One day, hundreds of years in the future, archaeologists digging an early twenty-firstcentury rubbish dump will come across a sharp stratigraphic interface between a thick deposit of disposable paper cups and a layer of vinyl gloves and plastic aprons. What events might have caused such an abrupt cessation of coffee consumption and a new concern for personal protection? Looking further afield, the archaeologists might observe other contemporaneous changes such as increased mortality and reduced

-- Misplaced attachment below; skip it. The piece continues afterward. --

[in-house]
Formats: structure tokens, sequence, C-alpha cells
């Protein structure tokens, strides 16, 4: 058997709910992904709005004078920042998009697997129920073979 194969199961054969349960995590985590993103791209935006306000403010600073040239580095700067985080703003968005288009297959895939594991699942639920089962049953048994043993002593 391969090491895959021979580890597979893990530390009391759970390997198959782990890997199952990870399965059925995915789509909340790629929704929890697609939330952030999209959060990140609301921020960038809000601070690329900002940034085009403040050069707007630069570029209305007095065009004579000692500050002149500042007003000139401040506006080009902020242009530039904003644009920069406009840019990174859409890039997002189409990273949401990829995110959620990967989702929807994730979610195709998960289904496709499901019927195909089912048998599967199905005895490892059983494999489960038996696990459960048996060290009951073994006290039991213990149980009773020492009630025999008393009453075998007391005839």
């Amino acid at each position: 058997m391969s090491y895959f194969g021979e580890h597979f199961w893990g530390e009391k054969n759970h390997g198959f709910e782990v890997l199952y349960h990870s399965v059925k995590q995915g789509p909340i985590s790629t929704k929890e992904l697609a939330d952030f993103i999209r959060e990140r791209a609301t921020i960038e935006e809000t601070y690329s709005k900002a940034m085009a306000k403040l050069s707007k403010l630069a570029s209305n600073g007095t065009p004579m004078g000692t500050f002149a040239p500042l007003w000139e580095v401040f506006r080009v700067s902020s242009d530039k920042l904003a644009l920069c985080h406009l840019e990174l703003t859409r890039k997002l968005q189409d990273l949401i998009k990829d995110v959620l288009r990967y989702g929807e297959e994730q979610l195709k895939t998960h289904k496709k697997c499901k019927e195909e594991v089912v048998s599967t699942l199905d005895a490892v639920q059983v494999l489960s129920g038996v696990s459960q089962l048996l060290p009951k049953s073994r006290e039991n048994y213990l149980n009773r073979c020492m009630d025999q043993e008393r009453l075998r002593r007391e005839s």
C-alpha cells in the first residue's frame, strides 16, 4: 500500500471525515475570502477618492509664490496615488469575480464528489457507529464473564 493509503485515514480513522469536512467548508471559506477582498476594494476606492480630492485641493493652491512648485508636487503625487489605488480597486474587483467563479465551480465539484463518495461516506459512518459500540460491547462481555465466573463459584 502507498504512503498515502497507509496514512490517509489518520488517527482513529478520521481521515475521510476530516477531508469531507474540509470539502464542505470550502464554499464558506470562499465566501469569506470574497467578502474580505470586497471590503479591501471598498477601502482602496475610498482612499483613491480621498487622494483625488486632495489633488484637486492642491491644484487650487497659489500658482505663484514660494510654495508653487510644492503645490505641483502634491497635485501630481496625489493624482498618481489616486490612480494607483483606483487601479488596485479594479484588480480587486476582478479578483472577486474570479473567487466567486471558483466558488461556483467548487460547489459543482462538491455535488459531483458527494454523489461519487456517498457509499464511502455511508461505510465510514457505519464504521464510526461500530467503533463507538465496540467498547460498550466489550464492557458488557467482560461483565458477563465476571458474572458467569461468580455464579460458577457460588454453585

... rtality and reduced levels of CO 2 in the atmosphere. Was this rapid and global-scale change the result of political collapse, warfare-or pandemic? Over the first months of 2020, the novel coronavirus, COVID-19, has transformed our lives and lexicons: self-isolation, social distancing, shielding and curve flattening, key workers and home workers, lockdowns, shelter-in-place orders and social bubbles-the new normal. At the time of writing (early May), more than a quarter of a million lives have been lost and large parts of the world's population remain under various restrictions on their freedom to travel, work and socialise. While some countries have 'passed the peak' and have begun to reopen shops, factories and schools, others have yet to experience the full force of the virus. Everywhere there is great uncertainty about the myriad implications of COVID-19 for the future. As a society, we could seek insight into our predicament by looking back to historical outbreaks of disease and their consequences. The most obvious example is the 1918 flu pandemic, which struck in the aftermath of the First World War, ultimately claiming many more lives than the war itself. Our collective memorialisation of pandemic and war, however, are very different. The many monuments to fallen soldiers contrast sharply with the sparse commemoration of those lost to disease; high-profile events to mark the centenary of the armistice far exceed those recalling one of the most deadly pandemics of the twentieth century ( Figure 1) . Hence, although 'plague columns' were once a common sight in European cities, today our collective memories concentrate on moments of national origins, greatness or sacrifice. For example, the events planned-although now scaled back-to mark the 400 years since the Mayflower landed in Massachusetts, are unmatched by similar events recalling historical outbreaks of disease. Will the bicentenary of the second cholera pandemic of 1826-1837 be as visibly marked as this year's 250 th anniversary of Cook's arrival in New Zealand and Australia? The victims, and the lessons, of previous pandemics are not at the fore of our collective consciousness. With politicians and the public understandably anxious about the present and concerned for the future, archaeologists worrying about how we maintain our study of the past might easily be dismissed as myopic. Yet now is precisely the time to seek a long historical perspective on the evidence for earlier pandemics and other societal shocks, and to evaluate both the immediate and enduring effects for social organisation, economic inequality and health.